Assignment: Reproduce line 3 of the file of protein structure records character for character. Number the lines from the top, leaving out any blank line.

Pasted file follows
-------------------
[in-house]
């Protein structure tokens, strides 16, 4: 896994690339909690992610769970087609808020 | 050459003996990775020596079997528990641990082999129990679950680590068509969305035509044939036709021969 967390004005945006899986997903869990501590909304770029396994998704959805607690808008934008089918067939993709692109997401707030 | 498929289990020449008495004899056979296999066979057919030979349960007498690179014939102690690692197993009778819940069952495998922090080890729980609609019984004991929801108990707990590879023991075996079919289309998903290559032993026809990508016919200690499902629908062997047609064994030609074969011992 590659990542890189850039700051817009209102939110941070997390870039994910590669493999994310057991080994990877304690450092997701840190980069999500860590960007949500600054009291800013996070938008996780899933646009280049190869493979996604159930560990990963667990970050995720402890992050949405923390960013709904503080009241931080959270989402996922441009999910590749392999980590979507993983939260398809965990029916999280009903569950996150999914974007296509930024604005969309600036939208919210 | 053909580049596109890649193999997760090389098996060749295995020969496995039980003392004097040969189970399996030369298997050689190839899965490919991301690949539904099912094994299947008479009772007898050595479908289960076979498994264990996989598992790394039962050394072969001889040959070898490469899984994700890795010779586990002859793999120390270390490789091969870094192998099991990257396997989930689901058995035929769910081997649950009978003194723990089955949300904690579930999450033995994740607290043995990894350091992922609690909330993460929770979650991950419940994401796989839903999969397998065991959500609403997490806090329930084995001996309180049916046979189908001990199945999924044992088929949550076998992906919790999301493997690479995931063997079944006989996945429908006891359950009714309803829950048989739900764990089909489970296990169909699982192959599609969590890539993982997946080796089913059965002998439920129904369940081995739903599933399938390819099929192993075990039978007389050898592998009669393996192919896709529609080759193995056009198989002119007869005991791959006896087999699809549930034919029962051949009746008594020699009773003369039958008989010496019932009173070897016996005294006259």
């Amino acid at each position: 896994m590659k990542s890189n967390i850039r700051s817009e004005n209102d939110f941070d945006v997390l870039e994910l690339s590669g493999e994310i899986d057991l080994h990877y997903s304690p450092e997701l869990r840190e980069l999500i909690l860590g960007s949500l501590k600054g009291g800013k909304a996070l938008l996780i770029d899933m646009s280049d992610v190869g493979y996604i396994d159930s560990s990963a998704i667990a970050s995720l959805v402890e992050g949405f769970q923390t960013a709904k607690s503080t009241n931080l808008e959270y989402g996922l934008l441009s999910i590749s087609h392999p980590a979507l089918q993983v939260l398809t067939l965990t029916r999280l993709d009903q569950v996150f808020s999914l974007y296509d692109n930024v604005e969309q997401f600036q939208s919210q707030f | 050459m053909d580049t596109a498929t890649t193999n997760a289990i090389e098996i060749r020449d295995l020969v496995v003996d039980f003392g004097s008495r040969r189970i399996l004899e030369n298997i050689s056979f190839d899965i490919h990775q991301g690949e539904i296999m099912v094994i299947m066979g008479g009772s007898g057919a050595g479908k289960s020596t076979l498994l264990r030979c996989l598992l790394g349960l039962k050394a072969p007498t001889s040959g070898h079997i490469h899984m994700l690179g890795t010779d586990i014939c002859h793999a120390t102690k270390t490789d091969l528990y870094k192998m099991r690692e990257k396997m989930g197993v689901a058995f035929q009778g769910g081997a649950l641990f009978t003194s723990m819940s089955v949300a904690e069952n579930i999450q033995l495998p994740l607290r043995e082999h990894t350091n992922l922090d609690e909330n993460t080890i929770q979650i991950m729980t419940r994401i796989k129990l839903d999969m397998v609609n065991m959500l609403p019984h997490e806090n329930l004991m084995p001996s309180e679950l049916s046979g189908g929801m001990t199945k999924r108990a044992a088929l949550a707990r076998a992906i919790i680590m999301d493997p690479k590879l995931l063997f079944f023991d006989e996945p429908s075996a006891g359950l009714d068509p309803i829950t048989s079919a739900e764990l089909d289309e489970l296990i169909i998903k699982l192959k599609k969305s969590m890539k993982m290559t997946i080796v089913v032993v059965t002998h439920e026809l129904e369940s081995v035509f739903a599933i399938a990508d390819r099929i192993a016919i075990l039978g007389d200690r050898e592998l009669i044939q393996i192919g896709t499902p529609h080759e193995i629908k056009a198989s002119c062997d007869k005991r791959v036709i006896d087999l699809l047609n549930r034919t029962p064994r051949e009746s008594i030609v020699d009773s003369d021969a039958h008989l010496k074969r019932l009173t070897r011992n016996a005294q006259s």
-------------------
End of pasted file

């Amino acid at each position: 896994m590659k990542s890189n967390i850039r700051s817009e004005n209102d939110f941070d945006v997390l870039e994910l690339s590669g493999e994310i899986d057991l080994h990877y997903s304690p450092e997701l869990r840190e980069l999500i909690l860590g960007s949500l501590k600054g009291g800013k909304a996070l938008l996780i770029d899933m646009s280049d992610v190869g493979y996604i396994d159930s560990s990963a998704i667990a970050s995720l959805v402890e992050g949405f769970q923390t960013a709904k607690s503080t009241n931080l808008e959270y989402g996922l934008l441009s999910i590749s087609h392999p980590a979507l089918q993983v939260l398809t067939l965990t029916r999280l993709d009903q569950v996150f808020s999914l974007y296509d692109n930024v604005e969309q997401f600036q939208s919210q707030f | 050459m053909d580049t596109a498929t890649t193999n997760a289990i090389e098996i060749r020449d295995l020969v496995v003996d039980f003392g004097s008495r040969r189970i399996l004899e030369n298997i050689s056979f190839d899965i490919h990775q991301g690949e539904i296999m099912v094994i299947m066979g008479g009772s007898g057919a050595g479908k289960s020596t076979l498994l264990r030979c996989l598992l790394g349960l039962k050394a072969p007498t001889s040959g070898h079997i490469h899984m994700l690179g890795t010779d586990i014939c002859h793999a120390t102690k270390t490789d091969l528990y870094k192998m099991r690692e990257k396997m989930g197993v689901a058995f035929q009778g769910g081997a649950l641990f009978t003194s723990m819940s089955v949300a904690e069952n579930i999450q033995l495998p994740l607290r043995e082999h990894t350091n992922l922090d609690e909330n993460t080890i929770q979650i991950m729980t419940r994401i796989k129990l839903d999969m397998v609609n065991m959500l609403p019984h997490e806090n329930l004991m084995p001996s309180e679950l049916s046979g189908g929801m001990t199945k999924r108990a044992a088929l949550a707990r076998a992906i919790i680590m999301d493997p690479k590879l995931l063997f079944f023991d006989e996945p429908s075996a006891g359950l009714d068509p309803i829950t048989s079919a739900e764990l089909d289309e489970l296990i169909i998903k699982l192959k599609k969305s969590m890539k993982m290559t997946i080796v089913v032993v059965t002998h439920e026809l129904e369940s081995v035509f739903a599933i399938a990508d390819r099929i192993a016919i075990l039978g007389d200690r050898e592998l009669i044939q393996i192919g896709t499902p529609h080759e193995i629908k056009a198989s002119c062997d007869k005991r791959v036709i006896d087999l699809l047609n549930r034919t029962p064994r051949e009746s008594i030609v020699d009773s003369d021969a039958h008989l010496k074969r019932l009173t070897r011992n016996a005294q006259s």